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Just a couple of ideas about breastfeeding that might be important for you; they may challenge some preconceptions - so be it.
The first is the myth of diet. "Everybody knows spicy and gassy foods can upset the baby!" Let's examine that concept.
First, if you think spicy foods give babies problems, consider this: Most of the world is dirt poor and can afford neither Internet access or formula. So those women nurse their babies. They also typically invent some pretty spicy cuisines because their basic staples are generally bland (think of Mexican cooking, Cajun cooking, Szechuan, Tai...). How come their babies are not bothered by spicy foods?
Think about so called gassy foods - those which are fermented in the colon to produce excessive amounts of gas - for example beans, cabbage. Now, granted, this does happen. But do you really believe that gas bubbles travel through the mother's bloodstream to be secreted in the breast milk? "Gee, honey, your milk looks awfully foamy tonight..." "Yes, dear, I think it was that cabbage I ate..." No, gas in the baby is swallowed air that didn't get burped up. Period.
Feeding interval myths also abound. Now survey after survey in the published scientific literature has shown these things about breastfeeding patterns in American women: they feed more often than the bottle feeders do; their babies do not sleep as well as the bottle feeders (more night wakings, more bedtime problems, more sleep problems in general); and there is a rate of cessation of breastfeeding (throwing in the towel and going to the bottle) which most concerned public health professionals find to be too high given the known health benefits of breastfeeding.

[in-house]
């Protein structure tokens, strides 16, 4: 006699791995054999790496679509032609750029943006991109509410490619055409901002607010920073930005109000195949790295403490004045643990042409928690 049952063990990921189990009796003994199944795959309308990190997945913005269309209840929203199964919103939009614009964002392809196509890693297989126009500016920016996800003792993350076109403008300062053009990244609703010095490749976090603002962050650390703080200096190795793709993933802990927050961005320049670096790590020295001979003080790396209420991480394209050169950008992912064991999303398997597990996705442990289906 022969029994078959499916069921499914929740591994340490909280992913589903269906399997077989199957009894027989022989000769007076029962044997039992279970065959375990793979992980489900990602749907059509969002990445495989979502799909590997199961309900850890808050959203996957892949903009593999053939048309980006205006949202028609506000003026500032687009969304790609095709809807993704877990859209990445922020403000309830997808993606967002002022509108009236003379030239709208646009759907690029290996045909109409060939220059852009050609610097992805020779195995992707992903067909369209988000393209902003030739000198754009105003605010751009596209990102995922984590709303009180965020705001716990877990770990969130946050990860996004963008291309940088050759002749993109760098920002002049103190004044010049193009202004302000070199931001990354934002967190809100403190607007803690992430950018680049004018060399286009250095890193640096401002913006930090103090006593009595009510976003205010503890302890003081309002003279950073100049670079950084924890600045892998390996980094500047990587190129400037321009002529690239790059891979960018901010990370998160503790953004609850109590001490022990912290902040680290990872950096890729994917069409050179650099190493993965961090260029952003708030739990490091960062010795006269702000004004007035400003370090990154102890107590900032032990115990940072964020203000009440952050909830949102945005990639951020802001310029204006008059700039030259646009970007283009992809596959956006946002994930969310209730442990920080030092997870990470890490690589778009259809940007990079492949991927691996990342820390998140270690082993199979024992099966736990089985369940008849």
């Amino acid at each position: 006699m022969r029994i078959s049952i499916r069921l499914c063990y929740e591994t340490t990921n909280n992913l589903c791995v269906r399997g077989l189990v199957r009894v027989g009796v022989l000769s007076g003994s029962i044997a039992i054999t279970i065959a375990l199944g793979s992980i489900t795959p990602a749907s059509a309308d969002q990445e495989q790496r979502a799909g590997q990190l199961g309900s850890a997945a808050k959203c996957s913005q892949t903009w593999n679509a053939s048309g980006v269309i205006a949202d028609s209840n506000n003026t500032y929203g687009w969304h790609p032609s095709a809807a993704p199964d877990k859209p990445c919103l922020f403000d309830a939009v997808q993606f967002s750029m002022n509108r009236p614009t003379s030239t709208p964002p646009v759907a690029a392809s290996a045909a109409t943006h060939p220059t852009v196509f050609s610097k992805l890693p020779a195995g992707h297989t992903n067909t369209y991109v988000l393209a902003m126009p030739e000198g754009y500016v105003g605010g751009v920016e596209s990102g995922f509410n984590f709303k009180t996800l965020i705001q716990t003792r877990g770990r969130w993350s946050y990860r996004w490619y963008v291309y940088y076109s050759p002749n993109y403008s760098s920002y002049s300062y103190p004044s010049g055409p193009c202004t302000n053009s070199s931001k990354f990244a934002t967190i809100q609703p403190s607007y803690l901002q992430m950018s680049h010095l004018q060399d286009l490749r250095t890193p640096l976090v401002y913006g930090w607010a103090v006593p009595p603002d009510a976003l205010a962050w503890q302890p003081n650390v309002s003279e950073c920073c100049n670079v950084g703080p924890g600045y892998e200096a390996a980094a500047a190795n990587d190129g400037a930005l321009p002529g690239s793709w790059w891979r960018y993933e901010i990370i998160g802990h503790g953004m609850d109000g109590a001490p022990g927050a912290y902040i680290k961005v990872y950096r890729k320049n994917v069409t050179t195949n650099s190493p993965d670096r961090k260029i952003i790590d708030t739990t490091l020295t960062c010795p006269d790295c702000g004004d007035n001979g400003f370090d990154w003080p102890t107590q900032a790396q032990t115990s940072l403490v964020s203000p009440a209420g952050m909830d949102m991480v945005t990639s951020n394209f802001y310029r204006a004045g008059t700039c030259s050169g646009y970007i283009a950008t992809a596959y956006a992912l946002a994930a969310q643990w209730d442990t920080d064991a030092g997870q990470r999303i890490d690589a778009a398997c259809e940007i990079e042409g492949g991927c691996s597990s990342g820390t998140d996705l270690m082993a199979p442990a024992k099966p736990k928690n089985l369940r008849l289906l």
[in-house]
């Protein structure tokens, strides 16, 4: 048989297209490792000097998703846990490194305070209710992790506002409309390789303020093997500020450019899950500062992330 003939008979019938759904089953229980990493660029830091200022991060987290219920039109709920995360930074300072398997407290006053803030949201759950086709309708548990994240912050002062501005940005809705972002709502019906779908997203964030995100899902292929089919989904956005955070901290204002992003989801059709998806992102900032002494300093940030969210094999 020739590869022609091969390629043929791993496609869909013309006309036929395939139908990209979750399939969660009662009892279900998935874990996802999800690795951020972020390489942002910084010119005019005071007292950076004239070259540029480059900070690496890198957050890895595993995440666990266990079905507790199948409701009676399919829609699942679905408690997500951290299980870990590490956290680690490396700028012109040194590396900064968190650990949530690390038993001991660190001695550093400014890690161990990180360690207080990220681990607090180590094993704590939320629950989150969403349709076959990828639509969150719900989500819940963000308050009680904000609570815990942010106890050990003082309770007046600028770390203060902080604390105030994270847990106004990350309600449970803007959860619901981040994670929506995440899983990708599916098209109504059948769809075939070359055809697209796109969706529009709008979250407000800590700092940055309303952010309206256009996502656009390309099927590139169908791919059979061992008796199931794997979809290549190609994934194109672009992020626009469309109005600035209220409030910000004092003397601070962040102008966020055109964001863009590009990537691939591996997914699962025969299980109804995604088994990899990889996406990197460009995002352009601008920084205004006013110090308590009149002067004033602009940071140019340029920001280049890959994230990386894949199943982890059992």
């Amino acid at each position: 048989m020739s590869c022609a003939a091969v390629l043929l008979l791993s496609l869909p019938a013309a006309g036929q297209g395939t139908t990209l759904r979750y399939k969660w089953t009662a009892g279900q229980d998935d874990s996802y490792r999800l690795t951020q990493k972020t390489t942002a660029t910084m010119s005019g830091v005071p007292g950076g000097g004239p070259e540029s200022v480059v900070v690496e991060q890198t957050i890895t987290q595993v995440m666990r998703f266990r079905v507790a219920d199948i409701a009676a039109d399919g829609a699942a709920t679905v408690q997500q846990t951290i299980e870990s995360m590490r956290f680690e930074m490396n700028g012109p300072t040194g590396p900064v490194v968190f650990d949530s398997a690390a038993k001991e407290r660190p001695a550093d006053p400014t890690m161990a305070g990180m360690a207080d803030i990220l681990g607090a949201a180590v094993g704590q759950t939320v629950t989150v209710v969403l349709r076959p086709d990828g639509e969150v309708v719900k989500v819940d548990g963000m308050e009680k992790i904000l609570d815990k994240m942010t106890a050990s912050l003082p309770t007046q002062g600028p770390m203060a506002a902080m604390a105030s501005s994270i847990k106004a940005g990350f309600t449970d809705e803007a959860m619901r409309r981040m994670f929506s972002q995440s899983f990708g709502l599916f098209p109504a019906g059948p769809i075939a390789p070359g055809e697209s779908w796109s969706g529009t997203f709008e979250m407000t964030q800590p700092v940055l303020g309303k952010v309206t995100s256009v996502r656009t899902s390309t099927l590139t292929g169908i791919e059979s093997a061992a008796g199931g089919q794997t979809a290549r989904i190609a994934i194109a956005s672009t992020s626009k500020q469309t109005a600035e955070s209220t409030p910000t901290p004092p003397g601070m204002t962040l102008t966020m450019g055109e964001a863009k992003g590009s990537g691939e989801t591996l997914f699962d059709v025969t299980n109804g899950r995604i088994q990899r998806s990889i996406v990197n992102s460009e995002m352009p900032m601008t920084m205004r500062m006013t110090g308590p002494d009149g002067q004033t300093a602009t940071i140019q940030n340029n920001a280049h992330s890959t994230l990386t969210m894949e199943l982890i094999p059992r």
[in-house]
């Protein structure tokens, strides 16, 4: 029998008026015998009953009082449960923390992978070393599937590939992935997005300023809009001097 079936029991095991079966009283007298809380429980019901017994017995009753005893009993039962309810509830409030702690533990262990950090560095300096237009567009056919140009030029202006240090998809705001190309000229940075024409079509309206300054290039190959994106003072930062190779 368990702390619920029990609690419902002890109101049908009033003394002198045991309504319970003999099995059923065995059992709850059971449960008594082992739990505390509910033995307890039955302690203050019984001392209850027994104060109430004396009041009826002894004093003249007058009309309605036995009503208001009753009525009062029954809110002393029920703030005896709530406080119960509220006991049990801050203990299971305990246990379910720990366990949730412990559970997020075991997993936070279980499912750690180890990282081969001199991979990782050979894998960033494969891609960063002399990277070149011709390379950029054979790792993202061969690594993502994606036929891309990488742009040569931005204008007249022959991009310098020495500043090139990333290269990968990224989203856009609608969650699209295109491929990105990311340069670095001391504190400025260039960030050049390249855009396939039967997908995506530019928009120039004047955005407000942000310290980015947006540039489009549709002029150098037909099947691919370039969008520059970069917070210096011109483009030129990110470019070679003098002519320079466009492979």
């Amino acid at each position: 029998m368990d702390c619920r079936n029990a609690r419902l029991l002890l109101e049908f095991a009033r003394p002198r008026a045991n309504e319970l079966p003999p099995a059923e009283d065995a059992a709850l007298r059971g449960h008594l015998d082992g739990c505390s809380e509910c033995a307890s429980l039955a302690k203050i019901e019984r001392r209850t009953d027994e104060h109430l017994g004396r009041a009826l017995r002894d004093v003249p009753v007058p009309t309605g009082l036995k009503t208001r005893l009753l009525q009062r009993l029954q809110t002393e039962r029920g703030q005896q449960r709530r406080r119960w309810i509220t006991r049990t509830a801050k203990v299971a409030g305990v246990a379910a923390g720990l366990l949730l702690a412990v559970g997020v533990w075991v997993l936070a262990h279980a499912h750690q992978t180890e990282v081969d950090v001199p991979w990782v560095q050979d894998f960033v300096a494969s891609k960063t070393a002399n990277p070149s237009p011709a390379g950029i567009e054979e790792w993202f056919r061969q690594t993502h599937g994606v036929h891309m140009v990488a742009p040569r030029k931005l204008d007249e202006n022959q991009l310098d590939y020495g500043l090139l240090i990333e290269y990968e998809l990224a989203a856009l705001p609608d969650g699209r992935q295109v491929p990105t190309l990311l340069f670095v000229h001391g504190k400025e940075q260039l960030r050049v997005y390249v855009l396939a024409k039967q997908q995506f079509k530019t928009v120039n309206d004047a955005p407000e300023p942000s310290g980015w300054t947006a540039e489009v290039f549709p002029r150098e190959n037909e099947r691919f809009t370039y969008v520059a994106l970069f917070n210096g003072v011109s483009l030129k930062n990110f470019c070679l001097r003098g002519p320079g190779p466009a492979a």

And yet there exists an incredible state of denial concerning what causes these unhappy results. I have puzzled over these things for years and will share with you what I think actually goes on.
Concerning nursing frequency and interval, I made an interesting discovery years ago with one of my mothers who was nursing her fourth or fifth child. She remarked that he nursed every four hours, slept through the night at two months, and was her happiest child so far. Obviously an "easy" baby. But as I reflected on the reasons for his easiness, it struck me that the baby had the same mom and dad genetically. The one thing that was most different about him was where he was in the birth order, and more specifically, that his mother was a lot more experienced now.
I reflected on the fact that we usually like to have our bellies full after a meal, and that then we often like to take a big long nap (think of Thanksgiving day). It seemed that the happiest babies were those that fell into the eat - nap - play - eat - nap - play rythmn.
I started counselling my new mothers to try to gently coax the baby out to his or her maximum feeding interval (though not until the milk was really in well for the breastfeeders). I did not tell them to put the baby on a rigid schedule, but to try to get the baby to tank up and rack out - to feed him at the end rather than at the beginning of his normal wakeful time between sleep phases.